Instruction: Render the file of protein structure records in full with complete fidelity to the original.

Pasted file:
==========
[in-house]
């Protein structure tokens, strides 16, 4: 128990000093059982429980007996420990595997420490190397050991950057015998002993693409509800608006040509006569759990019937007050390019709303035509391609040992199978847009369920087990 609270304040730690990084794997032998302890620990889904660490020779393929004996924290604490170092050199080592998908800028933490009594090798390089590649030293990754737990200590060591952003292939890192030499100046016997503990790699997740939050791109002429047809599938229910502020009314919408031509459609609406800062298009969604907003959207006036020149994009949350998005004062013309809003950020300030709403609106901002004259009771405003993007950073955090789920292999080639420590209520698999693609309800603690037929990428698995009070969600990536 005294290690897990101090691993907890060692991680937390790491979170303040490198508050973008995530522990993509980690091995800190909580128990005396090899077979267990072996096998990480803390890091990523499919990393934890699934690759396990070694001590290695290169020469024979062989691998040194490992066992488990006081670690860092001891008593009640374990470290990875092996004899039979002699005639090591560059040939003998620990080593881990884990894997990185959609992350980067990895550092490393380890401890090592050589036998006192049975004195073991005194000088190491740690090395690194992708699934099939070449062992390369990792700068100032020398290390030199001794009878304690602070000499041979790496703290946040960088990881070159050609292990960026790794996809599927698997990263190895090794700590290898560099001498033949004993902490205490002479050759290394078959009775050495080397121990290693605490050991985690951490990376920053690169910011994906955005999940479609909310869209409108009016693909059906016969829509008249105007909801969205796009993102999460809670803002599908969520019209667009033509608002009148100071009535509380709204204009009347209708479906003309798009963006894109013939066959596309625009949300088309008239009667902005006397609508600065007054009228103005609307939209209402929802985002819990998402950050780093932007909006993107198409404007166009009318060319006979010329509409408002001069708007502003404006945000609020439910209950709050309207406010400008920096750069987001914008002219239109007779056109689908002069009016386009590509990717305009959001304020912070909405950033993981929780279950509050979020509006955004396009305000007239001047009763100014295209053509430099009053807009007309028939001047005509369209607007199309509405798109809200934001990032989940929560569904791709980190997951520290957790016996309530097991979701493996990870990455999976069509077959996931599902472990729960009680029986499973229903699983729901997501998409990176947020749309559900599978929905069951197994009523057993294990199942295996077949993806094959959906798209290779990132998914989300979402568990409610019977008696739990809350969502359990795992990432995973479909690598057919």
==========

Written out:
[in-house]
């Protein structure tokens, strides 16, 4: 128990000093059982429980007996420990595997420490190397050991950057015998002993693409509800608006040509006569759990019937007050390019709303035509391609040992199978847009369920087990 609270304040730690990084794997032998302890620990889904660490020779393929004996924290604490170092050199080592998908800028933490009594090798390089590649030293990754737990200590060591952003292939890192030499100046016997503990790699997740939050791109002429047809599938229910502020009314919408031509459609609406800062298009969604907003959207006036020149994009949350998005004062013309809003950020300030709403609106901002004259009771405003993007950073955090789920292999080639420590209520698999693609309800603690037929990428698995009070969600990536 005294290690897990101090691993907890060692991680937390790491979170303040490198508050973008995530522990993509980690091995800190909580128990005396090899077979267990072996096998990480803390890091990523499919990393934890699934690759396990070694001590290695290169020469024979062989691998040194490992066992488990006081670690860092001891008593009640374990470290990875092996004899039979002699005639090591560059040939003998620990080593881990884990894997990185959609992350980067990895550092490393380890401890090592050589036998006192049975004195073991005194000088190491740690090395690194992708699934099939070449062992390369990792700068100032020398290390030199001794009878304690602070000499041979790496703290946040960088990881070159050609292990960026790794996809599927698997990263190895090794700590290898560099001498033949004993902490205490002479050759290394078959009775050495080397121990290693605490050991985690951490990376920053690169910011994906955005999940479609909310869209409108009016693909059906016969829509008249105007909801969205796009993102999460809670803002599908969520019209667009033509608002009148100071009535509380709204204009009347209708479906003309798009963006894109013939066959596309625009949300088309008239009667902005006397609508600065007054009228103005609307939209209402929802985002819990998402950050780093932007909006993107198409404007166009009318060319006979010329509409408002001069708007502003404006945000609020439910209950709050309207406010400008920096750069987001914008002219239109007779056109689908002069009016386009590509990717305009959001304020912070909405950033993981929780279950509050979020509006955004396009305000007239001047009763100014295209053509430099009053807009007309028939001047005509369209607007199309509405798109809200934001990032989940929560569904791709980190997951520290957790016996309530097991979701493996990870990455999976069509077959996931599902472990729960009680029986499973229903699983729901997501998409990176947020749309559900599978929905069951197994009523057993294990199942295996077949993806094959959906798209290779990132998914989300979402568990409610019977008696739990809350969502359990795992990432995973479909690598057919």